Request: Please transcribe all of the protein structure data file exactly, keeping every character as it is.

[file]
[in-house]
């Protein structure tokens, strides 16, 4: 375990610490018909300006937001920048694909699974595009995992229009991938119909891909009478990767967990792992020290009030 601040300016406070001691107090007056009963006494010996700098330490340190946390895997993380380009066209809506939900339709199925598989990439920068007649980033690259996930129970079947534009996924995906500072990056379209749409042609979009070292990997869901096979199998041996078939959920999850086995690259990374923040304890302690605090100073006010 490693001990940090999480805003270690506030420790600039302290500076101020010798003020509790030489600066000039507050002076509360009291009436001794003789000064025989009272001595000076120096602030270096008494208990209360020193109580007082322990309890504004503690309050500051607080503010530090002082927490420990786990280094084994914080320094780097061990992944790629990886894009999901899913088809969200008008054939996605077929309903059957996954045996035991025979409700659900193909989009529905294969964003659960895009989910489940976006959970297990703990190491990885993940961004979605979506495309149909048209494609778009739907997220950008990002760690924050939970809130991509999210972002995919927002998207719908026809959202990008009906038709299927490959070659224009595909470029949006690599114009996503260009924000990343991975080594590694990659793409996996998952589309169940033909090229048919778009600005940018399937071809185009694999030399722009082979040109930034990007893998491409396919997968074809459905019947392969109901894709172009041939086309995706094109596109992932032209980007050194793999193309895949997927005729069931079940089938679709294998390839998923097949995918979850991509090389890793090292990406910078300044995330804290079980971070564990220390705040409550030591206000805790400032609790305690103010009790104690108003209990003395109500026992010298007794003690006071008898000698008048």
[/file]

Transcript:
[in-house]
């Protein structure tokens, strides 16, 4: 375990610490018909300006937001920048694909699974595009995992229009991938119909891909009478990767967990792992020290009030 601040300016406070001691107090007056009963006494010996700098330490340190946390895997993380380009066209809506939900339709199925598989990439920068007649980033690259996930129970079947534009996924995906500072990056379209749409042609979009070292990997869901096979199998041996078939959920999850086995690259990374923040304890302690605090100073006010 490693001990940090999480805003270690506030420790600039302290500076101020010798003020509790030489600066000039507050002076509360009291009436001794003789000064025989009272001595000076120096602030270096008494208990209360020193109580007082322990309890504004503690309050500051607080503010530090002082927490420990786990280094084994914080320094780097061990992944790629990886894009999901899913088809969200008008054939996605077929309903059957996954045996035991025979409700659900193909989009529905294969964003659960895009989910489940976006959970297990703990190491990885993940961004979605979506495309149909048209494609778009739907997220950008990002760690924050939970809130991509999210972002995919927002998207719908026809959202990008009906038709299927490959070659224009595909470029949006690599114009996503260009924000990343991975080594590694990659793409996996998952589309169940033909090229048919778009600005940018399937071809185009694999030399722009082979040109930034990007893998491409396919997968074809459905019947392969109901894709172009041939086309995706094109596109992932032209980007050194793999193309895949997927005729069931079940089938679709294998390839998923097949995918979850991509090389890793090292990406910078300044995330804290079980971070564990220390705040409550030591206000805790400032609790305690103010009790104690108003209990003395109500026992010298007794003690006071008898000698008048």